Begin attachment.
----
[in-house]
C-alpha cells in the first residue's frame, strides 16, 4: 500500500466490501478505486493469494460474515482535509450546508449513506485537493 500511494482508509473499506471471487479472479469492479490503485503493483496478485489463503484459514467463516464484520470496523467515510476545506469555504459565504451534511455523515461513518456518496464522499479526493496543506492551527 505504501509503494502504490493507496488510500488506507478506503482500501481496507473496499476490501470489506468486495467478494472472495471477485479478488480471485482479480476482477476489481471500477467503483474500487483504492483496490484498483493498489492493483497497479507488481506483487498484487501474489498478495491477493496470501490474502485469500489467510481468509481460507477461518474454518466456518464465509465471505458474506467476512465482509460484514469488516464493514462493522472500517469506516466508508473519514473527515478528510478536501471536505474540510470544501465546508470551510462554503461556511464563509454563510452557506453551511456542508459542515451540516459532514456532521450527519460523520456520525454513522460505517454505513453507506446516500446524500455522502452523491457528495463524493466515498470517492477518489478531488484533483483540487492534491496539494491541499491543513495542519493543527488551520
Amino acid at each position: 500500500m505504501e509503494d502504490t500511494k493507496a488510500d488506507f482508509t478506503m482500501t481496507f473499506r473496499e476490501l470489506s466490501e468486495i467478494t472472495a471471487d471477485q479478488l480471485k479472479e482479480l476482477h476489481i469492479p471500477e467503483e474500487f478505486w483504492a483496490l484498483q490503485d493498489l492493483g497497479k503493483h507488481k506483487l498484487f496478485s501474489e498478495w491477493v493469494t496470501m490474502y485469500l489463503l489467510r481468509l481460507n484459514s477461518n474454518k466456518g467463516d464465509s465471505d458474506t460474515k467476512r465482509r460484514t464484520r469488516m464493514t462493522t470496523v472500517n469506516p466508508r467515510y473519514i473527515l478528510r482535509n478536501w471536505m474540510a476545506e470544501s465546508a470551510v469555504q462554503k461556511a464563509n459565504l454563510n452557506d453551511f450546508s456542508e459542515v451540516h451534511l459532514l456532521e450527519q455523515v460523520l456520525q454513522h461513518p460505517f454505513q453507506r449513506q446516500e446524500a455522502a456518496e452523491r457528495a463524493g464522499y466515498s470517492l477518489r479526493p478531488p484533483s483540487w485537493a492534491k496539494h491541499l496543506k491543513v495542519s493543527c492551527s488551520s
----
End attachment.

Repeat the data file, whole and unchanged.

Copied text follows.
[in-house]
C-alpha cells in the first residue's frame, strides 16, 4: 500500500466490501478505486493469494460474515482535509450546508449513506485537493 500511494482508509473499506471471487479472479469492479490503485503493483496478485489463503484459514467463516464484520470496523467515510476545506469555504459565504451534511455523515461513518456518496464522499479526493496543506492551527 505504501509503494502504490493507496488510500488506507478506503482500501481496507473496499476490501470489506468486495467478494472472495471477485479478488480471485482479480476482477476489481471500477467503483474500487483504492483496490484498483493498489492493483497497479507488481506483487498484487501474489498478495491477493496470501490474502485469500489467510481468509481460507477461518474454518466456518464465509465471505458474506467476512465482509460484514469488516464493514462493522472500517469506516466508508473519514473527515478528510478536501471536505474540510470544501465546508470551510462554503461556511464563509454563510452557506453551511456542508459542515451540516459532514456532521450527519460523520456520525454513522460505517454505513453507506446516500446524500455522502452523491457528495463524493466515498470517492477518489478531488484533483483540487492534491496539494491541499491543513495542519493543527488551520
Amino acid at each position: 500500500m505504501e509503494d502504490t500511494k493507496a488510500d488506507f482508509t478506503m482500501t481496507f473499506r473496499e476490501l470489506s466490501e468486495i467478494t472472495a471471487d471477485q479478488l480471485k479472479e482479480l476482477h476489481i469492479p471500477e467503483e474500487f478505486w483504492a483496490l484498483q490503485d493498489l492493483g497497479k503493483h507488481k506483487l498484487f496478485s501474489e498478495w491477493v493469494t496470501m490474502y485469500l489463503l489467510r481468509l481460507n484459514s477461518n474454518k466456518g467463516d464465509s465471505d458474506t460474515k467476512r465482509r460484514t464484520r469488516m464493514t462493522t470496523v472500517n469506516p466508508r467515510y473519514i473527515l478528510r482535509n478536501w471536505m474540510a476545506e470544501s465546508a470551510v469555504q462554503k461556511a464563509n459565504l454563510n452557506d453551511f450546508s456542508e459542515v451540516h451534511l459532514l456532521e450527519q455523515v460523520l456520525q454513522h461513518p460505517f454505513q453507506r449513506q446516500e446524500a455522502a456518496e452523491r457528495a463524493g464522499y466515498s470517492l477518489r479526493p478531488p484533483s483540487w485537493a492534491k496539494h491541499l496543506k491543513v495542519s493543527c492551527s488551520s